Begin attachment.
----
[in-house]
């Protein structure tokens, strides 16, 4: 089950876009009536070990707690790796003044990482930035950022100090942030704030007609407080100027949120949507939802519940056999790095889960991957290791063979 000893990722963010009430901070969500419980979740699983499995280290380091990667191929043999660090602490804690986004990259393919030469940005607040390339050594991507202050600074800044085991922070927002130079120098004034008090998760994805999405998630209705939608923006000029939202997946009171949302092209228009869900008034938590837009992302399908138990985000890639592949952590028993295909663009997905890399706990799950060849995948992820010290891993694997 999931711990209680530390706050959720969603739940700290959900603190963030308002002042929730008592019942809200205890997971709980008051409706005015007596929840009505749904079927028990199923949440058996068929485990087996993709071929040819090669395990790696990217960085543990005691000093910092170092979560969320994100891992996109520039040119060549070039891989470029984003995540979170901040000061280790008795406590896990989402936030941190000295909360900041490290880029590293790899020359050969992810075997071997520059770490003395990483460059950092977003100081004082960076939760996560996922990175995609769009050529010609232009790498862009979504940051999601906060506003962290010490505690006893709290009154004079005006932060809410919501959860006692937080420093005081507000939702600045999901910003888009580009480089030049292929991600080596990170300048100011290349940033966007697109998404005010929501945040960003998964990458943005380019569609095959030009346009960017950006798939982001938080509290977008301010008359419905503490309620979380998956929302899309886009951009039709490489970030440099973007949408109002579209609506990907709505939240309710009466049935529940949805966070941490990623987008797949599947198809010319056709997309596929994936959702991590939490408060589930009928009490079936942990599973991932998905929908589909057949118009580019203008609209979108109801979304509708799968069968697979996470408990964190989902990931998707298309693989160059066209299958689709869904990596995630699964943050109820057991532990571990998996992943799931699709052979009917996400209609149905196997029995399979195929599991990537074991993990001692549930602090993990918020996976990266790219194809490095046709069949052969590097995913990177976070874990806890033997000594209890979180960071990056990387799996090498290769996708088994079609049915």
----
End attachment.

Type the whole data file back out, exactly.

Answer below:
[in-house]
């Protein structure tokens, strides 16, 4: 089950876009009536070990707690790796003044990482930035950022100090942030704030007609407080100027949120949507939802519940056999790095889960991957290791063979 000893990722963010009430901070969500419980979740699983499995280290380091990667191929043999660090602490804690986004990259393919030469940005607040390339050594991507202050600074800044085991922070927002130079120098004034008090998760994805999405998630209705939608923006000029939202997946009171949302092209228009869900008034938590837009992302399908138990985000890639592949952590028993295909663009997905890399706990799950060849995948992820010290891993694997 999931711990209680530390706050959720969603739940700290959900603190963030308002002042929730008592019942809200205890997971709980008051409706005015007596929840009505749904079927028990199923949440058996068929485990087996993709071929040819090669395990790696990217960085543990005691000093910092170092979560969320994100891992996109520039040119060549070039891989470029984003995540979170901040000061280790008795406590896990989402936030941190000295909360900041490290880029590293790899020359050969992810075997071997520059770490003395990483460059950092977003100081004082960076939760996560996922990175995609769009050529010609232009790498862009979504940051999601906060506003962290010490505690006893709290009154004079005006932060809410919501959860006692937080420093005081507000939702600045999901910003888009580009480089030049292929991600080596990170300048100011290349940033966007697109998404005010929501945040960003998964990458943005380019569609095959030009346009960017950006798939982001938080509290977008301010008359419905503490309620979380998956929302899309886009951009039709490489970030440099973007949408109002579209609506990907709505939240309710009466049935529940949805966070941490990623987008797949599947198809010319056709997309596929994936959702991590939490408060589930009928009490079936942990599973991932998905929908589909057949118009580019203008609209979108109801979304509708799968069968697979996470408990964190989902990931998707298309693989160059066209299958689709869904990596995630699964943050109820057991532990571990998996992943799931699709052979009917996400209609149905196997029995399979195929599991990537074991993990001692549930602090993990918020996976990266790219194809490095046709069949052969590097995913990177976070874990806890033997000594209890979180960071990056990387799996090498290769996708088994079609049915």